A convoy of six trucks bearing UN aid entered Syria Thursday, the White Helmets, Syria Civil Defense (SCD) explains, “the UN aid that [entered] northwestern Syria is the regular and periodic assistance that has been occurring since before the earthquake. It stopped during the first days of the earthquake and has now resumed. It is not special aid and equipment for the search and rescue teams and the recovery of those trapped under the rubble. We are disappointed at a time when we are desperate for equipment that will help us save lives from under the rubble.”

An Egyptian rescue team consisting of four doctors and 17 search and rescue members entered the city of Jindires on Wednesday and a Spanish team also joined in the search and rescue efforts yet no other teams or earthquake assistance has been received in disaster-ridden northern Syria.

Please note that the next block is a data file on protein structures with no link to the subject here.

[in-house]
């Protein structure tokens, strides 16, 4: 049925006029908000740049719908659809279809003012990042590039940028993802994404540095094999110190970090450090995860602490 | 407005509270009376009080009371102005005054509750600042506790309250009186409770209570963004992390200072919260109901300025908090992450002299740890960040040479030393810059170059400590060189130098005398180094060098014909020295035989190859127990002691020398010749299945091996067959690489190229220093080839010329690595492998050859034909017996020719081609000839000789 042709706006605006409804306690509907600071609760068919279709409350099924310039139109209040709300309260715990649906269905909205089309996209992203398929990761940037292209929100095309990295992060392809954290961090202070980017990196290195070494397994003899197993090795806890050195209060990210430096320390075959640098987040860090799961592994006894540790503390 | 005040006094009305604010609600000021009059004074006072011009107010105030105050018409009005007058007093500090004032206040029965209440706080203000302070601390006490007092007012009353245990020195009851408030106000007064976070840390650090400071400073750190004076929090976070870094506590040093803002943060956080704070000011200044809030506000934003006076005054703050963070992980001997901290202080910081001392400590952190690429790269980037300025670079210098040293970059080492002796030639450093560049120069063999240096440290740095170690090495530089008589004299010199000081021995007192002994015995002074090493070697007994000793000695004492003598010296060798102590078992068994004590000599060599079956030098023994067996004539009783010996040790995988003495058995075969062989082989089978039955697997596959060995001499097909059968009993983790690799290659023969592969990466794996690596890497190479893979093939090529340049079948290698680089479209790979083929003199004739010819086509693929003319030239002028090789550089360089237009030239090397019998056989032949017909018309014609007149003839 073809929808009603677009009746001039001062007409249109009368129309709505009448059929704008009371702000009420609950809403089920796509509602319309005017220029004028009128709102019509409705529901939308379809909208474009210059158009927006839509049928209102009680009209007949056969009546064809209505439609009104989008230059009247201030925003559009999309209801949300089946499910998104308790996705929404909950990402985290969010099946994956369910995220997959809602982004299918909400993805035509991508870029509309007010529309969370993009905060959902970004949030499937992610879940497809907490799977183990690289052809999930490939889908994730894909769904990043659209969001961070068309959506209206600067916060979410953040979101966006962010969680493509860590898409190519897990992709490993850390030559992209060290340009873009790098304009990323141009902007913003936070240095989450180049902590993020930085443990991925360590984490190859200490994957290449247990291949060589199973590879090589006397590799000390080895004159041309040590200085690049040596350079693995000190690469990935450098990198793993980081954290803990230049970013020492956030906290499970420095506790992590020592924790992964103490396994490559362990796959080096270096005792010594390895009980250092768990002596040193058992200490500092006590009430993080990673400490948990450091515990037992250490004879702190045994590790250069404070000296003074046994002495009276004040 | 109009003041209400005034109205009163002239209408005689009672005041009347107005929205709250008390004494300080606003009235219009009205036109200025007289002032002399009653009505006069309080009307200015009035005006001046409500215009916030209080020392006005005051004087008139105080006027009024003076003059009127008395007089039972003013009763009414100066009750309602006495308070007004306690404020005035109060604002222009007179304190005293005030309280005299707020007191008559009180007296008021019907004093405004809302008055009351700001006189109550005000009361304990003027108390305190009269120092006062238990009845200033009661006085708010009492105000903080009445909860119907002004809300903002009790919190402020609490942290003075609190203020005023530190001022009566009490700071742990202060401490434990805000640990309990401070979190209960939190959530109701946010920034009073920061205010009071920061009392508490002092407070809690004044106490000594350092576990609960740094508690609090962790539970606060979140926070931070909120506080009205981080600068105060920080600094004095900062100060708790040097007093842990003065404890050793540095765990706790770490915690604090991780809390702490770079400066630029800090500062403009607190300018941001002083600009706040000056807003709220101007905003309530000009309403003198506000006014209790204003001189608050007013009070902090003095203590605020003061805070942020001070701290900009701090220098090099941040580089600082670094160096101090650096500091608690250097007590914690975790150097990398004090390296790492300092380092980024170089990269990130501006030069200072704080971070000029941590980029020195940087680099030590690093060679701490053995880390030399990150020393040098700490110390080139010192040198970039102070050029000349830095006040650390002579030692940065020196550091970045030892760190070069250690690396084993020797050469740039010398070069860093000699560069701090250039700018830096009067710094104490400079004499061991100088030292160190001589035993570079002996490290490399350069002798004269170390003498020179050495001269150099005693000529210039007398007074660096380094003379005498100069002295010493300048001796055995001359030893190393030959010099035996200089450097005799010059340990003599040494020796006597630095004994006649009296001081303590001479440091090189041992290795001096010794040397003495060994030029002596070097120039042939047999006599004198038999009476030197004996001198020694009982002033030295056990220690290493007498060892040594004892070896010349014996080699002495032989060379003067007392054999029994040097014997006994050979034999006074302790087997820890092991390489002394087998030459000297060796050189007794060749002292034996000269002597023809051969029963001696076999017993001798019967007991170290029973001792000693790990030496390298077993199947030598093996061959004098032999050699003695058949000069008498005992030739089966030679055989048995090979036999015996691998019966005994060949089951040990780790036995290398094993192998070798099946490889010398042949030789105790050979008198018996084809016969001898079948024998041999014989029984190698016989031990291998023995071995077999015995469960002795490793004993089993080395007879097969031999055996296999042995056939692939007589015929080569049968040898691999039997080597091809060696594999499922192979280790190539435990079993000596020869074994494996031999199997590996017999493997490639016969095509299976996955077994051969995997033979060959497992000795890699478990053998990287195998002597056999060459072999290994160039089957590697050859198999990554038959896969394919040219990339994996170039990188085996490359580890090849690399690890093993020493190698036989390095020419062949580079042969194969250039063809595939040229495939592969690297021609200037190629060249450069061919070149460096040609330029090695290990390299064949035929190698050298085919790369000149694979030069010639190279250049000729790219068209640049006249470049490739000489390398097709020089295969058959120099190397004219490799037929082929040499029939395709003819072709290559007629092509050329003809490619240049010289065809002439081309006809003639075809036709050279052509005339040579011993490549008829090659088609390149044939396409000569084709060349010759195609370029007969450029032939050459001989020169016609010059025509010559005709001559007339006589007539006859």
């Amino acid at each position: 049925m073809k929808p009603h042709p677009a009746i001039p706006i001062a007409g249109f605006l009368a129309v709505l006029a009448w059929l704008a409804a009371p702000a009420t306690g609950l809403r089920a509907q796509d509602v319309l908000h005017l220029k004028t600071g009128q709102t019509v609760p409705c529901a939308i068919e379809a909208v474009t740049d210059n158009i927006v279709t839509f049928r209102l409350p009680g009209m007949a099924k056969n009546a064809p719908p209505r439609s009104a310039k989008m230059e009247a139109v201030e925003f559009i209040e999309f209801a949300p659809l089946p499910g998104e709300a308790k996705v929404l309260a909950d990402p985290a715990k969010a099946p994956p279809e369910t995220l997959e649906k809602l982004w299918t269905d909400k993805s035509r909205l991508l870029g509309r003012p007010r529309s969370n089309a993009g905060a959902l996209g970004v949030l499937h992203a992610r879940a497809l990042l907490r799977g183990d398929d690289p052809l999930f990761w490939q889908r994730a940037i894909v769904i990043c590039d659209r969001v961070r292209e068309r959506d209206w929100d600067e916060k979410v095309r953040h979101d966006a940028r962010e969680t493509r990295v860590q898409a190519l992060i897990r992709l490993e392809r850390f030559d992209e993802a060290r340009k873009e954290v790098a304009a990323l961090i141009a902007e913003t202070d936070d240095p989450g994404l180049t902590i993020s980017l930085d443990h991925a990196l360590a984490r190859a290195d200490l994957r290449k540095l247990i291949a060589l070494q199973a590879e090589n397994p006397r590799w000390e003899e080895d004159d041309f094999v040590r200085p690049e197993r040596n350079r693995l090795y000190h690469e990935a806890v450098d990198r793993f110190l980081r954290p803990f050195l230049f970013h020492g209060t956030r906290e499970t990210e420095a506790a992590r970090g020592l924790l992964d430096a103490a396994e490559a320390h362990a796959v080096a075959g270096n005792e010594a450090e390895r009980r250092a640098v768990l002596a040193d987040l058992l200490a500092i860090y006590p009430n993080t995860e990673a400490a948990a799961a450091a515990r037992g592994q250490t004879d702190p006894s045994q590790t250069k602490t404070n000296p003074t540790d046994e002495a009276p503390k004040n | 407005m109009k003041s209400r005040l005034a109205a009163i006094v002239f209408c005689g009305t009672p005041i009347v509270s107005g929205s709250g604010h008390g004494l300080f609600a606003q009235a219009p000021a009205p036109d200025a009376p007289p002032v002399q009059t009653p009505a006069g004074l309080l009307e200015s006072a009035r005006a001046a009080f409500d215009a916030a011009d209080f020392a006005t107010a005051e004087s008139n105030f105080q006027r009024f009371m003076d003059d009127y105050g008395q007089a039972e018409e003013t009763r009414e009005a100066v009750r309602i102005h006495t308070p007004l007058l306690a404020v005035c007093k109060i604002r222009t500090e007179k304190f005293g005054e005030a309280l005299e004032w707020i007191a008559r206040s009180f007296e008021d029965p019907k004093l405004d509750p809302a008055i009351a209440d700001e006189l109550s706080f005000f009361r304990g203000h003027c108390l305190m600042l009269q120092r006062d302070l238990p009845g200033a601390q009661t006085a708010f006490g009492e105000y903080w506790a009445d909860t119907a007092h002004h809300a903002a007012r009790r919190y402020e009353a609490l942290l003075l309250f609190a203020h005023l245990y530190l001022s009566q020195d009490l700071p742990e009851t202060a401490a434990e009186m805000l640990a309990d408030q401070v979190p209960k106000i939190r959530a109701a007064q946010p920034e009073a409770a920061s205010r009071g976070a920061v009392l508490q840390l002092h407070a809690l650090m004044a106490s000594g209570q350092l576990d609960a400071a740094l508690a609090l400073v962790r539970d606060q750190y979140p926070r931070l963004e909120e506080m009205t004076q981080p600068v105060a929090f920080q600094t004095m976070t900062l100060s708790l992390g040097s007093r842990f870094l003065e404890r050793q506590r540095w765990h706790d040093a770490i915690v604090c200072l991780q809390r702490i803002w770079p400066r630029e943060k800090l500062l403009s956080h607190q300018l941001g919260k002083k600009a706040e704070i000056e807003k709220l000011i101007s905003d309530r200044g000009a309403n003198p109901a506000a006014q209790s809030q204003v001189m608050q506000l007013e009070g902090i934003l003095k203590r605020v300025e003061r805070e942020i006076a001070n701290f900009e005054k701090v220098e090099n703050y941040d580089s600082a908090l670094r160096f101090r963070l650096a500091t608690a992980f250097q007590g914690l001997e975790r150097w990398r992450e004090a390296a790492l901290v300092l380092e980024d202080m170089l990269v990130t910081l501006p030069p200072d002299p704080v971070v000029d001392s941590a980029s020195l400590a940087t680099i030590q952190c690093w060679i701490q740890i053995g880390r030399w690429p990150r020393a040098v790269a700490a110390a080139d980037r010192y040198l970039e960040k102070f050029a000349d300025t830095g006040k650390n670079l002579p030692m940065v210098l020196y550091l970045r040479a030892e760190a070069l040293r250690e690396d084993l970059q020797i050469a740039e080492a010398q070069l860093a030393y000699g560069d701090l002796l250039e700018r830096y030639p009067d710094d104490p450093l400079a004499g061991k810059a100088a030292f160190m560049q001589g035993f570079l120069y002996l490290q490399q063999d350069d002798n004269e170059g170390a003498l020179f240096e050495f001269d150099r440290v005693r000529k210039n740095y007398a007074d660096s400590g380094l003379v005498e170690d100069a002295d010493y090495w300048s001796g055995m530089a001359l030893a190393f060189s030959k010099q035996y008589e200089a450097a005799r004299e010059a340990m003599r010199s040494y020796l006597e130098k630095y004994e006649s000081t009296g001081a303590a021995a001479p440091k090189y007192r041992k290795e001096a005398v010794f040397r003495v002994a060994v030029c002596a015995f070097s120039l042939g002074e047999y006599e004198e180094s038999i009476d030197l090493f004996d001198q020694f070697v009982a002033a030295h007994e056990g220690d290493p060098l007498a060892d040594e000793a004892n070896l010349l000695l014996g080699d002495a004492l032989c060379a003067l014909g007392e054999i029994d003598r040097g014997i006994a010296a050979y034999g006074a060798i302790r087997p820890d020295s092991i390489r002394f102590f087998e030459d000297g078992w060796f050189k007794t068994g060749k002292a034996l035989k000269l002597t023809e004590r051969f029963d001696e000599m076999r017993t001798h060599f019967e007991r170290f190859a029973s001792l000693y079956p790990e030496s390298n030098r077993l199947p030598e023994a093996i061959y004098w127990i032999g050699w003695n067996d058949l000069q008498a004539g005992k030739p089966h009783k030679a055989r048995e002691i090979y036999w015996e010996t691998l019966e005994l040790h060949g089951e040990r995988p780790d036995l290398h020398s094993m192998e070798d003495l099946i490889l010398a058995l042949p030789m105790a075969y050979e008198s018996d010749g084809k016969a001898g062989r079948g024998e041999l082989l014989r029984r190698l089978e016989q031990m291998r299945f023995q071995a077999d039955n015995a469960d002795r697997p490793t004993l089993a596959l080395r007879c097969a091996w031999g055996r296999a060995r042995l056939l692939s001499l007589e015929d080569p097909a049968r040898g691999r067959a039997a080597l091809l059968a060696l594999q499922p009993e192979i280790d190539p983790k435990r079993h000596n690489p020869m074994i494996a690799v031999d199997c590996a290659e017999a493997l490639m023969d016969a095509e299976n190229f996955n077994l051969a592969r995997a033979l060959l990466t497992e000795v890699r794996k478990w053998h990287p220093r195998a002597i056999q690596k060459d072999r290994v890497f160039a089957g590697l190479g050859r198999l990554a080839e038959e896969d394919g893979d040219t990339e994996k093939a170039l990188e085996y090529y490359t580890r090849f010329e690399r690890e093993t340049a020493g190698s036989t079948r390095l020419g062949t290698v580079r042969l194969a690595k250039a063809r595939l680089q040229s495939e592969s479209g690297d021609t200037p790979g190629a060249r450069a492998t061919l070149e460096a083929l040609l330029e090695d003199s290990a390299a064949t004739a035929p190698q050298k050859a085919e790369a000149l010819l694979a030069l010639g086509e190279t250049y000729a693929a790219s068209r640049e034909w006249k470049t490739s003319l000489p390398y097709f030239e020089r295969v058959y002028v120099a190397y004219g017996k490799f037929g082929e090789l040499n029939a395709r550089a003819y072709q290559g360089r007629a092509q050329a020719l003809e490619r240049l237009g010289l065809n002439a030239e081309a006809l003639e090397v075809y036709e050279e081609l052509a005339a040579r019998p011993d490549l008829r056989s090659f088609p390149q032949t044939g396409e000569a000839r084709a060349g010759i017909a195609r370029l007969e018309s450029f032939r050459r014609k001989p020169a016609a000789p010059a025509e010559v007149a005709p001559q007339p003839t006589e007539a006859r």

Despite the slow start several trucks have begun crossing into Syria Friday, 28 tankers with gasoline, four with diesel, and 21 vehicles from the UN and Turkish Red Crescent carrying foodstuff, flour and medical supplies. It’s hoped that this is only the beginning of the aid and that the recent announcement by the US Department of Treasury of a 180-day moratorium on sanctions for Syrian earthquake relief will encourage more to donate to the liberated territories.

The SCD lamented over the dire situation facing the people due to a lack of adequate support, “Over 90 hours since the devastating earthquake. Thousands were killed and injured and many more are still buried under the rubble. We have reached a critical point. The death toll is expected to sharply rise as those trapped cannot hang in much longer. We need international support.”